Forum IndexRegisterGamesSearchFAQBankMemberlistUsergroupsLog in
I tried to open a lemonade stand

 
Reply to topic    Afrocentric Online Forum Index » Da Market Place View previous topic
View next topic

I tried to open a lemonade stand
Author Message
shadow777



Joined15 Jul 2007
Posts3968
LocationThe Dark Shadows
Bank0
Bones24633.44 Bones

Post I tried to open a lemonade stand Reply with quote
I tried to open a lemonade stand

by John Stossel
02/24/2012


Want to open a business in America? It isn't easy.

In Midway, Ga., a 14-year-old girl and her 10-year-old sister sold lemonade from their front yard. Two police officers bought some. But the next day, different officers ordered them to close their stand.

Their father went to city hall to try to find out why. The clerk laughed and said she didn't know. Eventually, Police Chief Kelly Morningstar explained, "We were not aware of how the lemonade was made, who made the lemonade and of what the lemonade was made with."

Give me a break. If she doesn't know, so what? But kids trying their first experiment with entrepreneurship are being shut down all over America. Officials in Hazelwood, IllinoisIll., ordered little girls to stop selling Girl Scout cookies.

It made me want to try to jump through the legal hoops required to open a simple lemonade stand in New York City. Here's some of what one has to do:

-- Register as sole proprietor with the County Clerk's Office (must be done in person)

-- Apply to the IRS for an Employer Identification Number.

-- Complete 15-hr Food Protection Course!

-- After the course, register for an exam that takes 1 hour. You must score 70 percent to pass. (Sample question: "What toxins are associated with the puffer fish?") If you pass, allow three to five weeks for delivery of Food Protection Certificate.

-- Register for sales tax Certificate of Authority

-- Apply for a Temporary Food Service Establishment Permit. Must bring copies of the previous documents and completed forms to the Consumer Affairs Licensing Center.

Then, at least 21 days before opening your establishment, you must arrange for an inspection with the Health Department's Bureau of Food Safety and Community Sanitation. It takes about three weeks to get your appointment. If you pass, you can set up a business once you:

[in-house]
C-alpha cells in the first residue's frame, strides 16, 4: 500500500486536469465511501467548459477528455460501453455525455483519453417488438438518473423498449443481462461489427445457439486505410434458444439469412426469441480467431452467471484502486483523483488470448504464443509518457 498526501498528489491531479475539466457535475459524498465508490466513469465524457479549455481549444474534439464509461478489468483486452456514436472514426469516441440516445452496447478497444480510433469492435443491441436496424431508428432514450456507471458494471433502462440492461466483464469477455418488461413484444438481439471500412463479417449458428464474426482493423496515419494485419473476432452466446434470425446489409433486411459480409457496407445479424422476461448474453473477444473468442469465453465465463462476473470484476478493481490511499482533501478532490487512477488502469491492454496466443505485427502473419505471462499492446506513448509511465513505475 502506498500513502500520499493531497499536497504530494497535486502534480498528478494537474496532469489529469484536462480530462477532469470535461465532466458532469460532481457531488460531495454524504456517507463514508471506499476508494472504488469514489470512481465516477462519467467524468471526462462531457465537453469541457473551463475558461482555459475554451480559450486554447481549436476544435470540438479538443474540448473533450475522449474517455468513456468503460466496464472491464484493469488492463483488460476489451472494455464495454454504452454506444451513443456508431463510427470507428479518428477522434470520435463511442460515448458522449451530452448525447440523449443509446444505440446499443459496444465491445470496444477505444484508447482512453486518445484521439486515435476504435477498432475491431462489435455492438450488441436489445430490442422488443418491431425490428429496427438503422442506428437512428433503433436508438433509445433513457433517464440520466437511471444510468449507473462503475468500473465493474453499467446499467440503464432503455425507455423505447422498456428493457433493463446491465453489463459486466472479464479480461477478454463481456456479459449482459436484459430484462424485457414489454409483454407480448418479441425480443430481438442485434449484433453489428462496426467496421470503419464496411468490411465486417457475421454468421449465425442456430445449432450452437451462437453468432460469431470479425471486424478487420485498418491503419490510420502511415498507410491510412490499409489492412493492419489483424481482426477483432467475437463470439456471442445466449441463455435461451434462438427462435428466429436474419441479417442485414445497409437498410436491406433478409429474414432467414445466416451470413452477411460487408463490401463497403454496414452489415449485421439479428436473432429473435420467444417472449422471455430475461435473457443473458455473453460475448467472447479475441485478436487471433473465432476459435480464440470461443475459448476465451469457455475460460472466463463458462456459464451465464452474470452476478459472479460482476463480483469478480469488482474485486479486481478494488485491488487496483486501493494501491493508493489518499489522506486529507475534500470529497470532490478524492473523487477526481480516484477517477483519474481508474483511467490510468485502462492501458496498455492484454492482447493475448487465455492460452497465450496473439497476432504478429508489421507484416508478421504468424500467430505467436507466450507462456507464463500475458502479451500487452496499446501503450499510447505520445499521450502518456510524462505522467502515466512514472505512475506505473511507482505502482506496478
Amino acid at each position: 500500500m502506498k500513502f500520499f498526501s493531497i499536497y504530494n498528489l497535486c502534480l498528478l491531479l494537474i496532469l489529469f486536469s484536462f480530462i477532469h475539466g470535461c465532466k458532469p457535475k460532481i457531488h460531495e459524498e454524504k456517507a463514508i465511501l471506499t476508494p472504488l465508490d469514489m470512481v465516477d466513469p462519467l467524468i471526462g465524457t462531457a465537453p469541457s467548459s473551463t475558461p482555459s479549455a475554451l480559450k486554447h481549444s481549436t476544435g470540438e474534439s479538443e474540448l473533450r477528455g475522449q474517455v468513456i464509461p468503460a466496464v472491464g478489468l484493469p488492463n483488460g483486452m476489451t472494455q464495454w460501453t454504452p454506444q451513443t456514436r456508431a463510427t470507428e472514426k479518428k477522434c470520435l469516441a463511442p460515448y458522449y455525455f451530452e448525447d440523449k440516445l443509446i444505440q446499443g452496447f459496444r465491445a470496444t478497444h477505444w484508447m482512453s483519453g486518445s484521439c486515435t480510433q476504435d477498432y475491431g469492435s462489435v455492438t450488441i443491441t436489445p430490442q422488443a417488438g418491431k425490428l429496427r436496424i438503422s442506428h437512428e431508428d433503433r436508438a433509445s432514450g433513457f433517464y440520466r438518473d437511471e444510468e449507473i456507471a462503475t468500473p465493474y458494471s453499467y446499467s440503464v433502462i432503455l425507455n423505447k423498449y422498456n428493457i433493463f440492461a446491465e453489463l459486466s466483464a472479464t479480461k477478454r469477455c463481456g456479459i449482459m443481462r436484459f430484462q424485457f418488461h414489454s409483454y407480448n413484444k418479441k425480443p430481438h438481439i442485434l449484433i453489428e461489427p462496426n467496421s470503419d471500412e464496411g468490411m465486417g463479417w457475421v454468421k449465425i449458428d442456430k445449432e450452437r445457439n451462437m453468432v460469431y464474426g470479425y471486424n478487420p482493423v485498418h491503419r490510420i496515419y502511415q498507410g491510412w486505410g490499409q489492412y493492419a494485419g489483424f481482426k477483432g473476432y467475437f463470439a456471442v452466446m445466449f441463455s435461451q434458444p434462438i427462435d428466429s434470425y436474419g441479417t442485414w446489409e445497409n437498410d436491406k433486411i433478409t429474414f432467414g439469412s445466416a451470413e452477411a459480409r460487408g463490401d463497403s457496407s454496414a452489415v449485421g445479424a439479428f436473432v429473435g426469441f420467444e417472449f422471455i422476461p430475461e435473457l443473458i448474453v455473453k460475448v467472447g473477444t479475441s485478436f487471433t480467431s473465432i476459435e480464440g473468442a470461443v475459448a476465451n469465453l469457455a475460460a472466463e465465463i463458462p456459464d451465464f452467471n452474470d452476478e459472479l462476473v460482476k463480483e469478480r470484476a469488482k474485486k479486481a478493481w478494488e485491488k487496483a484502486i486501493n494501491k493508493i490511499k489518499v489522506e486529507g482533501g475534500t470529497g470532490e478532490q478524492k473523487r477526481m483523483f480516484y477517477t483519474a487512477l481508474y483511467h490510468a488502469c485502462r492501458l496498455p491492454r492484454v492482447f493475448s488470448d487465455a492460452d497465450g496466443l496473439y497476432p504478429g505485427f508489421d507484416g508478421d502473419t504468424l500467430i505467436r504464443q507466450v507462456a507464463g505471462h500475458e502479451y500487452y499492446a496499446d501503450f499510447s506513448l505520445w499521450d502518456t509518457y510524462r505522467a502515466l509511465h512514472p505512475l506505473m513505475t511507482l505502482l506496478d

-- Buy a portable fire extinguisher from a company certified by the New York Fire Department and set up a contract for waste disposal.

-- We couldn't finish the process. Had we been able to schedule our health inspection and open my stand legally, it would have taken us 65 days.

I sold lemonade anyway. I looked dumb hawking it with my giant fire extinguisher on the table.

Tourists told me they couldn't believe that I had to get "all those permits." A Pakistani man said: "That's crazy! You should move to Pakistan!"

But I don't want to move to Pakistan.

Politicians say, "We support entrepreneurs," but the bureaucrats make it hard. The Feds alone add 80,000 pages of new rules every year. Local governments add more. There are so many incomprehensible rules that even the bureaucrats can't tell you what's legal. In the name of public safety, politicians strangle opportunity.

http://www.humanevents.com/article.php?id=49722
Tue Apr 10, 2012 1:21 am View user's profile Find all posts by shadow777 Send private message Send e-mail
shadow777



Joined15 Jul 2007
Posts3968
LocationThe Dark Shadows
Bank0
Bones24633.44 Bones

Post Reply with quote
Big government makes us small


by John Stossel
03/28/2012

Politicians say they "create jobs." In fact, only the private sector generates the information needed to create real, productive jobs.

Since this current post-recession job recovery is the slowest in 80 years, you'd think that even know-it-all politicians would want to sweep away the labyrinth of government regulations that hinders job creation. Successful job creators like Dallas Mavericks owner Mark Cuban and Staples founder Tom Stemberg tell me there are so many new rules and taxes today that it would be difficult, if not impossible, for them to create the thousands of jobs they once made.

The feds now have 160,000 pages of rules. Does anyone read all that? I doubt it. (Members of Congress don't read the bills they vote on.) Do the rules make life safer? No. A few new rules are useful, but most are not. Their sheer volume makes us less safe and less free.